Pay Rs 500 and you can have access to 1 billion Aadhaar numbers, claims report

According to a report in The Tribune, published on January 4, the security of your Aadhaar numbers is under serious threat. The UIDAI had stated that Aadhaar numbers and biometric data are safe and secure and yet, reports keep emerging that seriously question their claims.

In the chilling report, Rachna Khaira of the Tribune News Service states how the paper ‘purchased’ a service being offered on WhatsApp by anonymous traders that provide absolute access to any of the one billion or so Aadhaar numbers in India.

“It took just Rs 500, paid through Paytm, and 10 minutes in which an “agent” of the group running the racket created a “gateway” for this correspondent and gave a login ID and password. Lo and behold, you could enter any Aadhaar number in the portal, and instantly get all particulars that an individual may have submitted to the UIDAI (Unique Identification Authority of India), including name, address, postal code (PIN), photo, phone number and email,” the report recounts.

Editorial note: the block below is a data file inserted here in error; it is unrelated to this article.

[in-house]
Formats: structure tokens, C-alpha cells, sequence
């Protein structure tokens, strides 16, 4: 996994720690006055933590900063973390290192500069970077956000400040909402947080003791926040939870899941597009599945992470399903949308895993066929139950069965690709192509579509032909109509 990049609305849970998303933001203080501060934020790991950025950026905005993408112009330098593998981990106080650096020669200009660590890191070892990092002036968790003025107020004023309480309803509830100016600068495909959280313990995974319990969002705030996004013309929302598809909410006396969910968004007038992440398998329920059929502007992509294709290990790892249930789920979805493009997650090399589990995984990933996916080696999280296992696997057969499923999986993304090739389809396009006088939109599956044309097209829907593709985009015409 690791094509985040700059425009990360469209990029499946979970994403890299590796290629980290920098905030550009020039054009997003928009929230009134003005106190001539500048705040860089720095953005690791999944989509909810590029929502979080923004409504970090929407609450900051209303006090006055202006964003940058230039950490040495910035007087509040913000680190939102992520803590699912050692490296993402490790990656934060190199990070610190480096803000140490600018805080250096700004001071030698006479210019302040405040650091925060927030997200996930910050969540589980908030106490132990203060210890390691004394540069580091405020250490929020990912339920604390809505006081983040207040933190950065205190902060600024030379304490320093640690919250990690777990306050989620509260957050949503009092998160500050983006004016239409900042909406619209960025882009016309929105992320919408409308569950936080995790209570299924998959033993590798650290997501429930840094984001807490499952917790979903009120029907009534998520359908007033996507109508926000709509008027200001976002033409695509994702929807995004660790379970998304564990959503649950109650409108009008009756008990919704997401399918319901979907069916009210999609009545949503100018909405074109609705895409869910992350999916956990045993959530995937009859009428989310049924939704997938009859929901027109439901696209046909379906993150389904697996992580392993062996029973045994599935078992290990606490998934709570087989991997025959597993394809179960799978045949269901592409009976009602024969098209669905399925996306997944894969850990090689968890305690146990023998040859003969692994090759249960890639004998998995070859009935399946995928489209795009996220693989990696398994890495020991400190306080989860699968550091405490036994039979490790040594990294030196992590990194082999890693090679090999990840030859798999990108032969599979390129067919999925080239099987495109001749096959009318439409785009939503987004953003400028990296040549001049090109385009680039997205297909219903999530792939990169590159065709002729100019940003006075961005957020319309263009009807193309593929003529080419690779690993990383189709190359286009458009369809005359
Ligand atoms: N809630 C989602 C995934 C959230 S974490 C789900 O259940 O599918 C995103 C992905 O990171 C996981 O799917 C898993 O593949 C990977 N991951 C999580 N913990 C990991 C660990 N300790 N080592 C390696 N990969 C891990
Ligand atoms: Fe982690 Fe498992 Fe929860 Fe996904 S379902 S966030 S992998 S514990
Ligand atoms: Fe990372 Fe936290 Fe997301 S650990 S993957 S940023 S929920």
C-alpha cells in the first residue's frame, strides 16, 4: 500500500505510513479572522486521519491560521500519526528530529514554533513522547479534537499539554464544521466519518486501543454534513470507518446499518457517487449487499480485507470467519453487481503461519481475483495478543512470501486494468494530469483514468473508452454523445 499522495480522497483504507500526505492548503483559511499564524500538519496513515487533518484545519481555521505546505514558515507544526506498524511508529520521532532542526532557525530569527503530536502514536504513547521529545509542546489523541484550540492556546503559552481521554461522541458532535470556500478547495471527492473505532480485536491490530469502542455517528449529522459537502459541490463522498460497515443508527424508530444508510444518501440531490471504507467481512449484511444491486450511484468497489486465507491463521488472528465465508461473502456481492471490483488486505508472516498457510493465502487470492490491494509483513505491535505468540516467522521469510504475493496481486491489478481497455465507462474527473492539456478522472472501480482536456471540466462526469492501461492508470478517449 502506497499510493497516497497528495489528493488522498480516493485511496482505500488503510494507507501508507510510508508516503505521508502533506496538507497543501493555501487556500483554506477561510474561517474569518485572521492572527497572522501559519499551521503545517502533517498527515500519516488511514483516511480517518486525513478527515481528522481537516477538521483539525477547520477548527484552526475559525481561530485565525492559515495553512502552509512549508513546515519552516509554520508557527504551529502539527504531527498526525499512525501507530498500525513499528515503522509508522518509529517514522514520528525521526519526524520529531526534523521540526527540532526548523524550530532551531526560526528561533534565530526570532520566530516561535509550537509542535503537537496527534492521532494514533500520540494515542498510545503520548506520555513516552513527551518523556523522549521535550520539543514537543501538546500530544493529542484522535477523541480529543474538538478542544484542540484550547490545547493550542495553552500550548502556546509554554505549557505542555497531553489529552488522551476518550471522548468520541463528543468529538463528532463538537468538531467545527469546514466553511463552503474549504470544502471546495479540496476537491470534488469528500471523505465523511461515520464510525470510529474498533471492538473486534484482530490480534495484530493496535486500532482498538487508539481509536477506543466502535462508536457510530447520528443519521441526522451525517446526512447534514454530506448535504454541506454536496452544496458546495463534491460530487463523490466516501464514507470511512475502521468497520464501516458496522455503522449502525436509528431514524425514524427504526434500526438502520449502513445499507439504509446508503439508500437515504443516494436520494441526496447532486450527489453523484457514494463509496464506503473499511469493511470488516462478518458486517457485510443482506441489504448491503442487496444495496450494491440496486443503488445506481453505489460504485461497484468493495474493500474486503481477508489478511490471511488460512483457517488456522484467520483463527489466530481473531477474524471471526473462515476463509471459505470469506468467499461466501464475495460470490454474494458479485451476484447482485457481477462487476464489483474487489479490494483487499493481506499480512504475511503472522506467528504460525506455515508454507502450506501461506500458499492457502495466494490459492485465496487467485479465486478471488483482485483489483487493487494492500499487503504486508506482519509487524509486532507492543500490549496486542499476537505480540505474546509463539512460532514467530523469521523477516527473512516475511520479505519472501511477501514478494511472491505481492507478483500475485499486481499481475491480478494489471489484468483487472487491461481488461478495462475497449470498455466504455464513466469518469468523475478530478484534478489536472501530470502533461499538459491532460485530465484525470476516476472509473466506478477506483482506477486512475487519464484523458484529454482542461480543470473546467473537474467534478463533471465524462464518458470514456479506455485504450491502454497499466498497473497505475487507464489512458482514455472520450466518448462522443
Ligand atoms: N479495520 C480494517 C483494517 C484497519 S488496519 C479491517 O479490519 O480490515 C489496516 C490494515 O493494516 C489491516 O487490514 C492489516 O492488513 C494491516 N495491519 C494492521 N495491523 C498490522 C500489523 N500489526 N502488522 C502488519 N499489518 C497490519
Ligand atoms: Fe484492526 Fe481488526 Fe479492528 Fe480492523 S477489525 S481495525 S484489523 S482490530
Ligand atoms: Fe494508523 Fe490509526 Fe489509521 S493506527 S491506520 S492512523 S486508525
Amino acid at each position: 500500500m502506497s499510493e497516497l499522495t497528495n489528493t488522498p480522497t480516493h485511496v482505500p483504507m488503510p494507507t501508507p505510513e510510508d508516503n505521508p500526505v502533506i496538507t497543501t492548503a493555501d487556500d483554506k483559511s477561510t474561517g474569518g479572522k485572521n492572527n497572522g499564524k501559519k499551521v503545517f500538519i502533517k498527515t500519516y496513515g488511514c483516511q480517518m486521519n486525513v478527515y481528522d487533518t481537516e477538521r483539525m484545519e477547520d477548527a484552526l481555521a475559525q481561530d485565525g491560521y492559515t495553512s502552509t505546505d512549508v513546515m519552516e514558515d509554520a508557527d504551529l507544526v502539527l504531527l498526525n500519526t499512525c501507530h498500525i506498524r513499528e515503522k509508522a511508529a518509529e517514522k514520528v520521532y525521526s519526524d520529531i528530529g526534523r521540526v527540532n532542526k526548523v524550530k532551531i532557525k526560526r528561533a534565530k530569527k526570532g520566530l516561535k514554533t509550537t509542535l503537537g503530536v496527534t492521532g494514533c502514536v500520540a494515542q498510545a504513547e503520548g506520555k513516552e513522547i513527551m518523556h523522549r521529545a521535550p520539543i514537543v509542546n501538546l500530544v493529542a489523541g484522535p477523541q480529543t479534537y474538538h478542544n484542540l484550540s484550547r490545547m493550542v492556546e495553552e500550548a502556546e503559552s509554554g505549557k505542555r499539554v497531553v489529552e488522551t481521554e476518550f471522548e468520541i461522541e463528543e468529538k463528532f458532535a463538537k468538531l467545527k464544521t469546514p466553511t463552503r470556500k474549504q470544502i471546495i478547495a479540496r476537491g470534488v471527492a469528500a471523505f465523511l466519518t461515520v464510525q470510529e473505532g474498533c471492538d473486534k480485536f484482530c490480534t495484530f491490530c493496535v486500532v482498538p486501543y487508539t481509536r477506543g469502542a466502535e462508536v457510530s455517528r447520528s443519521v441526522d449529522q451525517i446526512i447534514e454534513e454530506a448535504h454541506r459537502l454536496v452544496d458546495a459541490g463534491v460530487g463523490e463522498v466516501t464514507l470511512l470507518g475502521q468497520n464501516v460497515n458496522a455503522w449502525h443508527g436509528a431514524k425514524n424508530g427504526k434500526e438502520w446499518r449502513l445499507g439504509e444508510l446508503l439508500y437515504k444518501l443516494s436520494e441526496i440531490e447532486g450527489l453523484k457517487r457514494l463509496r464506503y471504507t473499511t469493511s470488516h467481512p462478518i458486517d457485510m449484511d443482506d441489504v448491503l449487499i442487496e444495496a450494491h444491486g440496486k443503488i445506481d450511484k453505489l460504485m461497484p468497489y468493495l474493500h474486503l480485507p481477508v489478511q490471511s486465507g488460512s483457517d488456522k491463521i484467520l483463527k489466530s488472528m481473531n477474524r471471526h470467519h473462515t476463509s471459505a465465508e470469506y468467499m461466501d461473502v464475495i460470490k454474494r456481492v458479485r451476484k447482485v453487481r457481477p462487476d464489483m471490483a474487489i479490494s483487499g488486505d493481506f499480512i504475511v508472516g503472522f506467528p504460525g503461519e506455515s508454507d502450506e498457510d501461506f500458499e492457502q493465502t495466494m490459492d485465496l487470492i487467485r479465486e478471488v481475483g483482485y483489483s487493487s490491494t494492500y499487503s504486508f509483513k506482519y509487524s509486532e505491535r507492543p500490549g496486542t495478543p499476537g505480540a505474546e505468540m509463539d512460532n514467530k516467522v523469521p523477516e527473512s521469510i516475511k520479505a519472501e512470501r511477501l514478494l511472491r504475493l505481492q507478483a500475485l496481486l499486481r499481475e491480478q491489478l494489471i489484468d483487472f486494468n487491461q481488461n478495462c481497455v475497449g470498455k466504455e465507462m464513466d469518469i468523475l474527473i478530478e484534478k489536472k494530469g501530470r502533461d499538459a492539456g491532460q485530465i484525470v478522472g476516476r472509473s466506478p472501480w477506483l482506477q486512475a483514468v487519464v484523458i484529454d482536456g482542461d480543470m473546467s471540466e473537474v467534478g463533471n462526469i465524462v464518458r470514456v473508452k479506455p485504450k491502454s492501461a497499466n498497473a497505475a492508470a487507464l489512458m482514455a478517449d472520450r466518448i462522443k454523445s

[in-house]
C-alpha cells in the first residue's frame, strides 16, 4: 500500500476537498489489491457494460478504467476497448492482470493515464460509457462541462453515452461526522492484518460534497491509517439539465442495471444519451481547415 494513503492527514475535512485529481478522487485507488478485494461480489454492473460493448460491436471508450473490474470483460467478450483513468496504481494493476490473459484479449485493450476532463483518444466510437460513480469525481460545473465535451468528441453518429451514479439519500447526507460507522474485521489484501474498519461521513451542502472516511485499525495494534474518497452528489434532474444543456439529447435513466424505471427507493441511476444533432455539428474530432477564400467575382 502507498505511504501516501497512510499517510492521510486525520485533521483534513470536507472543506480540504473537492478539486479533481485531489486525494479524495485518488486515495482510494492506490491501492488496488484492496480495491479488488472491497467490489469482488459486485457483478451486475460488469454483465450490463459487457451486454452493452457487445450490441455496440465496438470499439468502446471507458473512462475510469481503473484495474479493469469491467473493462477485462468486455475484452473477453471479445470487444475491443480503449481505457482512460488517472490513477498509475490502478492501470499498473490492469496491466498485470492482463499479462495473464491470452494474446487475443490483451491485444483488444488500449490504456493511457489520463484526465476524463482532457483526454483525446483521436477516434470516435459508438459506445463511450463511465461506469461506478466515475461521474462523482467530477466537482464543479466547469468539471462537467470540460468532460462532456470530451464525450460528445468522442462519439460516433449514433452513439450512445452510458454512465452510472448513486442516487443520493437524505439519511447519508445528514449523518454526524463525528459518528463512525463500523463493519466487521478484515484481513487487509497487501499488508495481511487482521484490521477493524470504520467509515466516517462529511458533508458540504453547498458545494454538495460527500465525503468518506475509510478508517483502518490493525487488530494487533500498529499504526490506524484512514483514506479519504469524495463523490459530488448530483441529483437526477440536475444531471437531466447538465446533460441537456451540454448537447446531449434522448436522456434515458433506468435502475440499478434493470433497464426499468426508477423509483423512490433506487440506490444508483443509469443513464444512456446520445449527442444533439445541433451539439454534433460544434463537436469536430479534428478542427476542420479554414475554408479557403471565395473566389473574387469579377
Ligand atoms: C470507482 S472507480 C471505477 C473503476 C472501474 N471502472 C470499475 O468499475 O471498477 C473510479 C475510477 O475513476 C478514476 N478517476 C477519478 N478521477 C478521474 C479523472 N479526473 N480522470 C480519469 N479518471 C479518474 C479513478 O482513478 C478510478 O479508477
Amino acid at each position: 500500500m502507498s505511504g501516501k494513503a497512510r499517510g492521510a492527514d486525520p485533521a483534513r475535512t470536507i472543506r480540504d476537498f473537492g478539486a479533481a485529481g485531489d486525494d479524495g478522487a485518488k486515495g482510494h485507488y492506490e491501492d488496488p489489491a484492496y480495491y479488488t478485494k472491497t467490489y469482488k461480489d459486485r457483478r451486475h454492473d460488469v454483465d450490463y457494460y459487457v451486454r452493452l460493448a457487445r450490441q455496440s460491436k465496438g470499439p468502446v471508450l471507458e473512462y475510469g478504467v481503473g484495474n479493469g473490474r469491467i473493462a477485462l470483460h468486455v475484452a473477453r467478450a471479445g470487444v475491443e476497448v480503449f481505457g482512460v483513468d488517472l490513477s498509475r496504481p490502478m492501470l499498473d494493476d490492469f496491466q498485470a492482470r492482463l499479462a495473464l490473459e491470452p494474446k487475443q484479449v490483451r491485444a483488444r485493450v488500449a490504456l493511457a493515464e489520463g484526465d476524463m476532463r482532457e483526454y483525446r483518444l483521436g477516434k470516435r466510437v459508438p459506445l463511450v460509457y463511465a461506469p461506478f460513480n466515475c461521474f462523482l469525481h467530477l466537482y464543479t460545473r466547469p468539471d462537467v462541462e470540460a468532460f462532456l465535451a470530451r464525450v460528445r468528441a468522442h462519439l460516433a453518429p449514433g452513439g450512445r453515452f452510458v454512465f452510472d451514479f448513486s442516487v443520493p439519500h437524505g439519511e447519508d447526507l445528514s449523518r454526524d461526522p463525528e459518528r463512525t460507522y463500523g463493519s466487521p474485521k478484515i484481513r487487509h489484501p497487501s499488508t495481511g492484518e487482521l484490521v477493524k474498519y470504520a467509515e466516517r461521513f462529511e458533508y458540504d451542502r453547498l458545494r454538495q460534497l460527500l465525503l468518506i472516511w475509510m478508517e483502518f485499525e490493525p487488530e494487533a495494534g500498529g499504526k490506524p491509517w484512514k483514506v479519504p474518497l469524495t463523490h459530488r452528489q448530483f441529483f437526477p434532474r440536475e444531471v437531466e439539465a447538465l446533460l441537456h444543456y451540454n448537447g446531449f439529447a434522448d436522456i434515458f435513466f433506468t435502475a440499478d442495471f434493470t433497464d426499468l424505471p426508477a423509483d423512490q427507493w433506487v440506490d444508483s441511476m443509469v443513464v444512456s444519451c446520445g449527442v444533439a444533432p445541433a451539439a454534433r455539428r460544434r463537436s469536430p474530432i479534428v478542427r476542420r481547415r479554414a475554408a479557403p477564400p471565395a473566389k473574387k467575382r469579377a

“The perils of making Aadhaar mandatory and linking it to bank accounts, as insisted upon by Modi govt, are visible here. Do we need more proof to stop this madness?” CPI-M leader Sitaram Yechury tweeted.

However, that’s not all.

When the news agency paid a paltry sum of Rs. 300 more, they were given access to a software which facilitated the printing of the Aadhaar card after providing the number.

 UIDAI officials in Chandigarh expressed shock on learning of this and agreed that it seemed to be a massive national security breach. They also took up the matter with their consultants in Bengaluru.
Congress MLA Randeep S Surjewala also hit out at the UIDAI breach.

“This correspondent later again approached Anil Kumar to ask for software to print Aadhaar cards. He asked for Rs 300 through Paytm No. 8107888008 (in the name of ‘Raj’). Once paid, a person identifying himself as Sunil Kumar called from mobile number 7976243548, and installed software on this correspondent’s computer by accessing it remotely through “TeamViewer”. Once the job was done, he deleted the software drivers, even from the recycle bin,” the Tribune report adds.

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